Now is the time for governments to explore property savings

16 September 2020 4 min. read

Canberra’s most recent office vacancy rate is sitting at 10%, providing some good news for government tenants. Stephen Oxford, the lead of Synergy Group’s Property practice, explains why the current market conditions make it the best time for government property managers to act – with a strategic, realistic plan for the future.

The Property Council of Australia’s latest office performance report, released in August 2020, indicates a historically high vacancy rate of 10.1% for Canberra, compared with the long-term average. The current national capital vacancies, combined with about 79,000 square metres of extra space due in the Canberra market over the next two years, means there is pressure on rents and commercial competition is high.

This is great news for government entities, which already make up about half of the commercial tenancies in the ACT. “The market conditions are favourable for tenants, and should remain so until 2023,” says Stephen. “New stock is increasing vacancies, so the competitive tension will benefit government.”

For government entities to make the most of the situation, Stephen says now is the time for tenants to act, but to act with the future in mind. Specifically, government property teams must think beyond replicating their current requirements, particularly given the new world of remote working.

Now is the time for governments to explore property savings

Where do you work?

Thankfully, government agencies have resisted the temptation to make short-term, reactive property decisions in response to Covid-19, instead, offering flexible, practical and innovative approaches to keep staff safe. “Covid-19 has certainly shown the public sector that they don’t need to allocate every person a desk,” says Stephen. “An unexpected outcome from Covid-19 has been the government’s ability to enable a 140,000 strong workforce to work remotely.”

With 25,000 vacant work points in the Commonwealth portfolio – 12,000 of them in the ACT – that’s potentially 170,000 square metres of inefficiency.

“With people’s work needs changing even more, we have to be mindful of the vacant space left in government buildings and offices, which is already costing the government around $162 million a year. With only a third of Commonwealth entities complying with the government’s existing efficiency target of 14 square metres per occupied work point, we could easily find $300 million savings a year.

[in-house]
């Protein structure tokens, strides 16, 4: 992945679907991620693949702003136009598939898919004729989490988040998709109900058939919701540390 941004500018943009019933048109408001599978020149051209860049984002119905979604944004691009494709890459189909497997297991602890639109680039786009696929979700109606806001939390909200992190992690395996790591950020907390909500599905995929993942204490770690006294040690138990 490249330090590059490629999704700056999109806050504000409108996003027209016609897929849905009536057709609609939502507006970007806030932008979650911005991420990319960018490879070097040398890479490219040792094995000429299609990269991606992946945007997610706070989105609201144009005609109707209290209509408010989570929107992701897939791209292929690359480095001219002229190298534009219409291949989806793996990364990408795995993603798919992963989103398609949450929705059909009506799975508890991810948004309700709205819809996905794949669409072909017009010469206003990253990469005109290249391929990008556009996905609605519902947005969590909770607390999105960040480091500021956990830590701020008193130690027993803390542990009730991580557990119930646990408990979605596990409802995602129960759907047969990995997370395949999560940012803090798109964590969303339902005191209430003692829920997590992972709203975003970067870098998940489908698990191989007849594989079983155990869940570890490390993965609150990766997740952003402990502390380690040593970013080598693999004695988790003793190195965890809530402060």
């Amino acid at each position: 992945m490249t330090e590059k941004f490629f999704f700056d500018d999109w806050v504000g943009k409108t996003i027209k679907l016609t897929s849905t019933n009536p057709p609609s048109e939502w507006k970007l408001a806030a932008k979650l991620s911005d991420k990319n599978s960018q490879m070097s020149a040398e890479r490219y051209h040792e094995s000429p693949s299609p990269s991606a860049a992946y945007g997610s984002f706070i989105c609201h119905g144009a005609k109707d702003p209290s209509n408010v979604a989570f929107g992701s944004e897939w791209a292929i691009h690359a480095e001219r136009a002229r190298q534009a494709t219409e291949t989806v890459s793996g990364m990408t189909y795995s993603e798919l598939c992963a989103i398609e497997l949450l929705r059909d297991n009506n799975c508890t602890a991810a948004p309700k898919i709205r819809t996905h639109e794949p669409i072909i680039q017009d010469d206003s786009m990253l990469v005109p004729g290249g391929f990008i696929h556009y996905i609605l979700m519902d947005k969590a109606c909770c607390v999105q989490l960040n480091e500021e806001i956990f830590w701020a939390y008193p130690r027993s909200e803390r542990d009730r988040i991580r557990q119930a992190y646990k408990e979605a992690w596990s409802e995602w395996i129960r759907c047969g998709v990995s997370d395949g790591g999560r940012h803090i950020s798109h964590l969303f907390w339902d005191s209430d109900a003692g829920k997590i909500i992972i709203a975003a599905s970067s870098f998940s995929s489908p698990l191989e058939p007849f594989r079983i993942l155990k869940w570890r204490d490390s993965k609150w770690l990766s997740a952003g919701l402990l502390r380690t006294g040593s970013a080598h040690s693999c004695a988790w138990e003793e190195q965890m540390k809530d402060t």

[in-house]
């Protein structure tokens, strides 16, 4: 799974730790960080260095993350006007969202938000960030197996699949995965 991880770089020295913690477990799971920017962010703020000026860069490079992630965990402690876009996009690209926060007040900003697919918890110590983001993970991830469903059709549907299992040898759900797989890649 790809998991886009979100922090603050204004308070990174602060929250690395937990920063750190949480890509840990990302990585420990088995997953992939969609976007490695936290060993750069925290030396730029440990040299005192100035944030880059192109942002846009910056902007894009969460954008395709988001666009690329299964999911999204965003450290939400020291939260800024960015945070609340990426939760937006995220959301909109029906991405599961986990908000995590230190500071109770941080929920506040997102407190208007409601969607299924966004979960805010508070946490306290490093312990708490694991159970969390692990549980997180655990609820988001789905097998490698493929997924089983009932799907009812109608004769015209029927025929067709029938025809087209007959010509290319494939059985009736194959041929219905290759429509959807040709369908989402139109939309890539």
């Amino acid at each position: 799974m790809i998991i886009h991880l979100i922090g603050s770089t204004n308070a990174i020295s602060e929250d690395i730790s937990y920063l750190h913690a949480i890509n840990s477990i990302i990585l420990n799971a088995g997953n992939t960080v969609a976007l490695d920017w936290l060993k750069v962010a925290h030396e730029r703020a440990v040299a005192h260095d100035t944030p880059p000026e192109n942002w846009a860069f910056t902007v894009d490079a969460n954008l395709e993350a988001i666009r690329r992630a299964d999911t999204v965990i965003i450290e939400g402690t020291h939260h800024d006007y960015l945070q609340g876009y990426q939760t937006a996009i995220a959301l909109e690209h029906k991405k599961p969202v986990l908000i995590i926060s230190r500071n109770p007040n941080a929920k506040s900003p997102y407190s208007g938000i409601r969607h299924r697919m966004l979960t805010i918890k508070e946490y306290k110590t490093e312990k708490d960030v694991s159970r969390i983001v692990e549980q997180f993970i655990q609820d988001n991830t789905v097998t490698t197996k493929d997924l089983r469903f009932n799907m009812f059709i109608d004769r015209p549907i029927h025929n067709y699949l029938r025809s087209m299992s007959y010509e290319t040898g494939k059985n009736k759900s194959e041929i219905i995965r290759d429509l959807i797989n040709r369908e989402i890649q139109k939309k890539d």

“New leases are typically 35% more efficient than the lease they replace, due to improved density and workplace efficiency – and that was pre- Covid,” Stephen explains.

“Imagine the savings if agencies embraced emerging work practices and allowed enough time to plan for a realistic footprint? There is an opportunity to reduce a further 25% of office space if our workforces continue to work remotely.”

“Now is the time to not only do something about the inefficiency, but to embrace the new ways of working that Covid-19 has unlocked, and leverage favourable market conditions,” says Stephen.

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“If we were to follow private sector trends, and use a density of 10 square metres and a ratio of seven work points for 10 staff, we could cut the portfolio in half, relinquishing over a million square metres and saving $600 million a year in rent costs alone,” says Stephen. “That’s double the savings that Operation Tetris achieved over a 10-year period!”

“The government has a unique opportunity to evolve its property footprint, and can easily find millions in savings.”

“When you consider that the government has contributed $333 million to Covid-19 vaccine development, this quantum of savings becomes very meaningful,” remarks Stephen.

Government agencies and departments are required to do an entity-level property plan under the Commonwealth Property Management Framework. “This is the document that aligns your workplace, financial and property needs to form a strategic approach to lease procurement,” says Stephen. “Tenants who get this right will save significant money.”

“By working with CFOs, COOs and other parts of the business, we get to understand our government clients strategically, so we can help them find a holistic business solution that supports their workforce for years to come.”

The future starts today

Stephen is reflective of the unexpected workforce changes brought about by Covid-19.

“The combination of favourable market conditions and emerging work practices means we have a unique opportunity to evolve the Commonwealth’s property footprint to be an example that the rest of the world can follow,” says Stephen. “If you want to transform the public sector, you need to also transform the environment that the workforce is in every day.”

Property teams can start defining entity-level requirements for the future by talking with staff today. “We have yet to scratch the surface and the opportunity for improvement is really exciting.”